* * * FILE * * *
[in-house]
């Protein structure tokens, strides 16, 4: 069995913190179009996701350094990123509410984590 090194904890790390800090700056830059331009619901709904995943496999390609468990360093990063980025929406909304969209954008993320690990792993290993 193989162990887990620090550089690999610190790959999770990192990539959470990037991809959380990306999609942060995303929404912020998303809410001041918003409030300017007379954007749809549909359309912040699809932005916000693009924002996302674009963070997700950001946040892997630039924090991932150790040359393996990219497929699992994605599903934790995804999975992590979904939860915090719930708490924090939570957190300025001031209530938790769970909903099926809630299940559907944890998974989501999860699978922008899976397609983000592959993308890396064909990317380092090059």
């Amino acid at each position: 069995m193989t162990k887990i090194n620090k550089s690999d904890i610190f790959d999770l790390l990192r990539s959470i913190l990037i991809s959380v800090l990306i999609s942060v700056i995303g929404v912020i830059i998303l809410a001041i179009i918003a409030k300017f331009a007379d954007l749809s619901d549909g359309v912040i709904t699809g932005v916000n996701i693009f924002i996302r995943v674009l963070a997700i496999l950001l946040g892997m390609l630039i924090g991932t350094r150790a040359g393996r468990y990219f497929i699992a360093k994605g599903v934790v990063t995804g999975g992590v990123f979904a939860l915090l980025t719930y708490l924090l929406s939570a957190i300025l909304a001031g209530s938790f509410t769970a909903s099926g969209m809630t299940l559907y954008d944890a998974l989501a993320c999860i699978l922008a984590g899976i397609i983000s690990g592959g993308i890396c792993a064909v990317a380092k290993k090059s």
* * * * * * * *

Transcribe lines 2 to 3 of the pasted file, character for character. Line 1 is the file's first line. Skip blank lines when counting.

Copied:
């Protein structure tokens, strides 16, 4: 069995913190179009996701350094990123509410984590 090194904890790390800090700056830059331009619901709904995943496999390609468990360093990063980025929406909304969209954008993320690990792993290993 193989162990887990620090550089690999610190790959999770990192990539959470990037991809959380990306999609942060995303929404912020998303809410001041918003409030300017007379954007749809549909359309912040699809932005916000693009924002996302674009963070997700950001946040892997630039924090991932150790040359393996990219497929699992994605599903934790995804999975992590979904939860915090719930708490924090939570957190300025001031209530938790769970909903099926809630299940559907944890998974989501999860699978922008899976397609983000592959993308890396064909990317380092090059």
């Amino acid at each position: 069995m193989t162990k887990i090194n620090k550089s690999d904890i610190f790959d999770l790390l990192r990539s959470i913190l990037i991809s959380v800090l990306i999609s942060v700056i995303g929404v912020i830059i998303l809410a001041i179009i918003a409030k300017f331009a007379d954007l749809s619901d549909g359309v912040i709904t699809g932005v916000n996701i693009f924002i996302r995943v674009l963070a997700i496999l950001l946040g892997m390609l630039i924090g991932t350094r150790a040359g393996r468990y990219f497929i699992a360093k994605g599903v934790v990063t995804g999975g992590v990123f979904a939860l915090l980025t719930y708490l924090l929406s939570a957190i300025l909304a001031g209530s938790f509410t769970a909903s099926g969209m809630t299940l559907y954008d944890a998974l989501a993320c999860i699978l922008a984590g899976i397609i983000s690990g592959g993308i890396c792993a064909v990317a380092k290993k090059s």